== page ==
I think these boots would be much better if Wolverine had simply left the gaiter out, made it all with a softer fleece, or patterned it after the internal gaiters included in cross-country ski boots which are external to the top boot cuff. I think it’d be agonizing to hike in these boots for 8 hours or more, which is often required for long winter hikes…at least in my neck of the woods. It was bad enough just testing them out on my local trails. But as I say, you might have a different experience than me.

Outsole

The lugs on ShiftPlus are adequate for winter hiking with enough inter-lug space to provide decent traction, but the soles themselves are flat and don’t walk themselves, like a hiking boot. While they have Vibram Arctic Grip soles for better traction on wet ice, the truth of the matter is that you’ll be wearing microspikes or crampons already. Net net, these shoes are really designed for sidewalks and streets and not the irregular surfaces, you’ll find on winter hikes in the backcountry. Still, you could use these boots for winter hiking: they’re certainly waterproof and warm enough, but they’re far from a top pick.

The outsoles include a thermochromatic lug on each sole which turns from white to blue as the temperature nears 0 degrees celsius to let you know that the temperature is low enough for ice formulation
The outsoles include a thermochromatic lug on each sole which turns from white to blue as the temperature nears 0 degrees celsius to let you know that the temperature is low enough for ice formulation. Cute, but hard to see when you’re standing on them.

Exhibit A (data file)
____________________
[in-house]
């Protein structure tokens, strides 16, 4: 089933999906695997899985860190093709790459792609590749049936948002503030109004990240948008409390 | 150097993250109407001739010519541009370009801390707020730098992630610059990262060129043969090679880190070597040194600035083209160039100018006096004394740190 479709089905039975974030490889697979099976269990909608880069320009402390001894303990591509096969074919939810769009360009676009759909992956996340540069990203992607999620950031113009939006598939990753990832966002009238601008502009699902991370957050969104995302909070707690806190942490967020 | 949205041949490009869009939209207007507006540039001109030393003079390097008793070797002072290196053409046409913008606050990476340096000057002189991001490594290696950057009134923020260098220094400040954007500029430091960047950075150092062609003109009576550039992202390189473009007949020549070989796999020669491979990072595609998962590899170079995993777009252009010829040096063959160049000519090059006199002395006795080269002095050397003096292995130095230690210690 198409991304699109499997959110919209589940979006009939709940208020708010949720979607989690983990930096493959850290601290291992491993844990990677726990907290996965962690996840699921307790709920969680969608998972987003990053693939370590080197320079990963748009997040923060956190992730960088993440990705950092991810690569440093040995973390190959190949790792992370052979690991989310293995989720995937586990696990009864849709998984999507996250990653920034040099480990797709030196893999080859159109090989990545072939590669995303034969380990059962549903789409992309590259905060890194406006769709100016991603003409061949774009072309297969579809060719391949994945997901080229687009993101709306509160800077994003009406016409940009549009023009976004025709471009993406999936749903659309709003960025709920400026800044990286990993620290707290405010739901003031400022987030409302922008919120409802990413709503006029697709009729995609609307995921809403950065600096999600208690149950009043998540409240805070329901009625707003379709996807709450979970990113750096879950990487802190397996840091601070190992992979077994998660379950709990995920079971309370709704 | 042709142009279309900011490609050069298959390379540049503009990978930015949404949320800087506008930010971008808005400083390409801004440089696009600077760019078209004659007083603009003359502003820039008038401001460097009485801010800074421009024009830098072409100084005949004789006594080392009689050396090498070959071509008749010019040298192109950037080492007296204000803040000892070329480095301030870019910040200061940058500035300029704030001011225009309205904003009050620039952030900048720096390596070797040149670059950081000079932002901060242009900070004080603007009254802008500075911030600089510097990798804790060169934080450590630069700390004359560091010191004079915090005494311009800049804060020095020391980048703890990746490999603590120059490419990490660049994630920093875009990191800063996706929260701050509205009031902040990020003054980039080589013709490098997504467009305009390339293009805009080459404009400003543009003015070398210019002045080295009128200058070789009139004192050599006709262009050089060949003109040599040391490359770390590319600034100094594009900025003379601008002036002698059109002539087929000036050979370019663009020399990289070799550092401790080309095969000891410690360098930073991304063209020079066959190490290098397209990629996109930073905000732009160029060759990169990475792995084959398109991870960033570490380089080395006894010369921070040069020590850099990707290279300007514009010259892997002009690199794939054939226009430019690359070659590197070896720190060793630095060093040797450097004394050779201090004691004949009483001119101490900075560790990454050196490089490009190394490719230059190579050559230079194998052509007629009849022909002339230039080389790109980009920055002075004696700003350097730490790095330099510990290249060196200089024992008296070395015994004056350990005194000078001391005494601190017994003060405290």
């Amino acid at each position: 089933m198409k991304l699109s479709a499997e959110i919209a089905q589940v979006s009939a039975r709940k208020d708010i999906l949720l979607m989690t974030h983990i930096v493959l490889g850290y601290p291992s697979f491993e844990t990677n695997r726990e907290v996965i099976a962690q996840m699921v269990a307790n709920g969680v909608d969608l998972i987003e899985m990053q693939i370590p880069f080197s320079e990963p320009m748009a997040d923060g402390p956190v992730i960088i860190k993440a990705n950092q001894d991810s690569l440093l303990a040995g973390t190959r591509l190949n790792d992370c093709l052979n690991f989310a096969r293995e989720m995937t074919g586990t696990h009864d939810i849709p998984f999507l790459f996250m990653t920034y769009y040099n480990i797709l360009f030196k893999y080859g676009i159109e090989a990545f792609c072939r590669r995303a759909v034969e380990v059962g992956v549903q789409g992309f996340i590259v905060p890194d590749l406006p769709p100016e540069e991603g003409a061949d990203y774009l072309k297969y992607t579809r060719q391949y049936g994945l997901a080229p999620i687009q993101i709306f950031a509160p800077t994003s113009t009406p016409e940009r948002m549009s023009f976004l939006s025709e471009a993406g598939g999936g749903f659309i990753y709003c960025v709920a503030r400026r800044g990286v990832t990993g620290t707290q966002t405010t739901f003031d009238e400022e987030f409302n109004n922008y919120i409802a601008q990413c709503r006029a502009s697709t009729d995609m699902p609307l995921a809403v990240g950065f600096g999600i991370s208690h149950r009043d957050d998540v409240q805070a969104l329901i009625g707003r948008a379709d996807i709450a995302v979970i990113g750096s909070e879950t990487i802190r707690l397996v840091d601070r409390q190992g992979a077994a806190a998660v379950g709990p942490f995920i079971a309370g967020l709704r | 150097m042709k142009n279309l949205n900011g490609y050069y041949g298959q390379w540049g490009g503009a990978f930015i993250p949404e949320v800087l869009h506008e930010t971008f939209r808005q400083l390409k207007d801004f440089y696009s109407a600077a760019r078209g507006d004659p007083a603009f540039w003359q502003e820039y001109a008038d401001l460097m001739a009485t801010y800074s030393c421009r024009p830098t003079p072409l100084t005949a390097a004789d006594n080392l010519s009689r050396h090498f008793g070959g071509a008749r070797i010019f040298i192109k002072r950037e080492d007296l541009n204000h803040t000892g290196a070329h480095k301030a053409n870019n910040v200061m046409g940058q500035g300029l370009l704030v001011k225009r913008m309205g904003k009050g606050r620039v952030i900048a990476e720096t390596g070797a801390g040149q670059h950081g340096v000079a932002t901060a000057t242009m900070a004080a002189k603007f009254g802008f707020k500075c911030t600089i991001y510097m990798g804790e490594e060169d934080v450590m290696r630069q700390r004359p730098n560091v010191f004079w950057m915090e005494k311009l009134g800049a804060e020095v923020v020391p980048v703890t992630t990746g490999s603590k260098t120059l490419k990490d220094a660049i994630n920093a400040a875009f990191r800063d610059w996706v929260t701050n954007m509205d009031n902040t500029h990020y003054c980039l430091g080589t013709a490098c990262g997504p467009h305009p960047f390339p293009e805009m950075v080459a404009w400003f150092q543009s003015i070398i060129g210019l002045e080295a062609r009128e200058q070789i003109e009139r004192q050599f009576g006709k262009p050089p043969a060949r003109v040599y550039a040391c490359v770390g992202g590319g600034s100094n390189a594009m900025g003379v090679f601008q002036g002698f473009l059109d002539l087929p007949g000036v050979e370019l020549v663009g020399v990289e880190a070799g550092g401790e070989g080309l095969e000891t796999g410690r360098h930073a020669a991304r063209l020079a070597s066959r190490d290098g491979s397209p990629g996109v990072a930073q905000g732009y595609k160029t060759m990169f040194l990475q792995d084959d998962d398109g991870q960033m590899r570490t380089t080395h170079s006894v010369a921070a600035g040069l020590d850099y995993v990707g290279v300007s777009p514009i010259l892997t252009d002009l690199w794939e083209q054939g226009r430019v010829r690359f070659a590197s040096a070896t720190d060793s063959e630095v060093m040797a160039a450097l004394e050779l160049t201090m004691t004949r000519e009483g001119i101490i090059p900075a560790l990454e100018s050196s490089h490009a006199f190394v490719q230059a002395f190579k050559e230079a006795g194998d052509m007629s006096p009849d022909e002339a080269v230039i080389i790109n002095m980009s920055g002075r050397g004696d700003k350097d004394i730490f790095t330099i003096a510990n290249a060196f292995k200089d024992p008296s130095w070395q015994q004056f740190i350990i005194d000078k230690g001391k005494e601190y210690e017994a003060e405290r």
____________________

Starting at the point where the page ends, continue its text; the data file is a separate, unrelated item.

Assessment

Wolverine ShiftPlus Polar Range Boots aren’t intended for winter hiking and lack the features of a winter hiking boot,  but if you’re really desperate for a 400 gram insulated boot this winter, you might give them a try. Mid-height boots usually come with 200-gram insulation and are intended for warmer weather use, while 400 grams boots are usually only available in calf-height sizes. The fact that these are mid-height can actually an advantage, particularly if you’re calves sweat a lot in a calf-high boot with 400 gram insulation: these will be a lot cooler and you’ll sweat less.

Winter hiking boots are remarkably scarce this winter because of supply chain issues, so if you find these comfortable, you might give them a go. I found them uncomfortable to wear due to the internal gaiter described above, but that might work for you. REI sells them, but you have to buy them directly from Wolverine if you want a wide size. Wolverine also sells them with Boa lacing, which we did not test.

Disclosure: The author purchased these boots.

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4 comments

  1. I have owned a pair of wolverine boots, once. The experience was not at all pleasant and I found them uncomfortable, lacked any performance, certainly not good for hiking, trails, or generally wearing to walk in them. At the time they were my least expensive option and in the end I wouldn’t even wear them to shovel snow or mow my lawn.

    • I think it’s going to depend on the shoe. BTW, wolverine also owns the following companies: Merrell, Stride Rite, Chaco, Hush Puppies, Hytest, Keds, Saucony, Cat Footwear, Sperry, and Harley-Davidson Footwear – so I suspect you’ve worn some of their other shoes and not known it.

  2. Boa lacing boots seem to be dis-continued and not found on the web page any longer.